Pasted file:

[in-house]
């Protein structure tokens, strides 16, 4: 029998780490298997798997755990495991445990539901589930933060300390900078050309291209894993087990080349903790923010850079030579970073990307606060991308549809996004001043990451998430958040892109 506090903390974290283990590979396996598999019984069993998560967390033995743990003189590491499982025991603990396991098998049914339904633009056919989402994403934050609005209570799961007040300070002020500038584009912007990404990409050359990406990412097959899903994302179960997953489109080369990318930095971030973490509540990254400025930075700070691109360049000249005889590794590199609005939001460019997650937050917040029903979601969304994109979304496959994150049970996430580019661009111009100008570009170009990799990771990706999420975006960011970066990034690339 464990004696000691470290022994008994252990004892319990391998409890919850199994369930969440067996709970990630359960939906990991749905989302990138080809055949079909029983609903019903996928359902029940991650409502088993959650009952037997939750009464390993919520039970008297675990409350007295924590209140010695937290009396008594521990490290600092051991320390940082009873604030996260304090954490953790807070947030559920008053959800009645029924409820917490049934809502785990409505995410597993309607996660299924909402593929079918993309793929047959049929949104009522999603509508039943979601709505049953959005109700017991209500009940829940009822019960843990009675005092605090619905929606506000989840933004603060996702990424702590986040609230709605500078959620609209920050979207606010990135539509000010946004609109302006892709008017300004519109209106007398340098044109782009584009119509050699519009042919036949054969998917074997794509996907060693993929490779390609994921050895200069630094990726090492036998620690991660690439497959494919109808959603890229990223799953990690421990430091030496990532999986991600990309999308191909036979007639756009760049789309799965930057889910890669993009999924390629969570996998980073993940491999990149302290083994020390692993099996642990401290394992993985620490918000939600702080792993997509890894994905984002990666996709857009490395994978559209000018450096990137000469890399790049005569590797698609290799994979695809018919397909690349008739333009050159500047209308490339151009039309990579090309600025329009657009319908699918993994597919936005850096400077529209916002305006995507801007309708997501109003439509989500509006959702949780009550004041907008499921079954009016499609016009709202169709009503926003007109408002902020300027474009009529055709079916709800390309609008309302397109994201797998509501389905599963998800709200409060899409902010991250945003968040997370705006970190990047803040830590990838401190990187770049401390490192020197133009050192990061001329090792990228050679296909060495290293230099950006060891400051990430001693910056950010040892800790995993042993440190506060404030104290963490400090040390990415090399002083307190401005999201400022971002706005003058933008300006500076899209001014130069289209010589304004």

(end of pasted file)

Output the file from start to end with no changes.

[in-house]
């Protein structure tokens, strides 16, 4: 029998780490298997798997755990495991445990539901589930933060300390900078050309291209894993087990080349903790923010850079030579970073990307606060991308549809996004001043990451998430958040892109 506090903390974290283990590979396996598999019984069993998560967390033995743990003189590491499982025991603990396991098998049914339904633009056919989402994403934050609005209570799961007040300070002020500038584009912007990404990409050359990406990412097959899903994302179960997953489109080369990318930095971030973490509540990254400025930075700070691109360049000249005889590794590199609005939001460019997650937050917040029903979601969304994109979304496959994150049970996430580019661009111009100008570009170009990799990771990706999420975006960011970066990034690339 464990004696000691470290022994008994252990004892319990391998409890919850199994369930969440067996709970990630359960939906990991749905989302990138080809055949079909029983609903019903996928359902029940991650409502088993959650009952037997939750009464390993919520039970008297675990409350007295924590209140010695937290009396008594521990490290600092051991320390940082009873604030996260304090954490953790807070947030559920008053959800009645029924409820917490049934809502785990409505995410597993309607996660299924909402593929079918993309793929047959049929949104009522999603509508039943979601709505049953959005109700017991209500009940829940009822019960843990009675005092605090619905929606506000989840933004603060996702990424702590986040609230709605500078959620609209920050979207606010990135539509000010946004609109302006892709008017300004519109209106007398340098044109782009584009119509050699519009042919036949054969998917074997794509996907060693993929490779390609994921050895200069630094990726090492036998620690991660690439497959494919109808959603890229990223799953990690421990430091030496990532999986991600990309999308191909036979007639756009760049789309799965930057889910890669993009999924390629969570996998980073993940491999990149302290083994020390692993099996642990401290394992993985620490918000939600702080792993997509890894994905984002990666996709857009490395994978559209000018450096990137000469890399790049005569590797698609290799994979695809018919397909690349008739333009050159500047209308490339151009039309990579090309600025329009657009319908699918993994597919936005850096400077529209916002305006995507801007309708997501109003439509989500509006959702949780009550004041907008499921079954009016499609016009709202169709009503926003007109408002902020300027474009009529055709079916709800390309609008309302397109994201797998509501389905599963998800709200409060899409902010991250945003968040997370705006970190990047803040830590990838401190990187770049401390490192020197133009050192990061001329090792990228050679296909060495290293230099950006060891400051990430001693910056950010040892800790995993042993440190506060404030104290963490400090040390990415090399002083307190401005999201400022971002706005003058933008300006500076899209001014130069289209010589304004």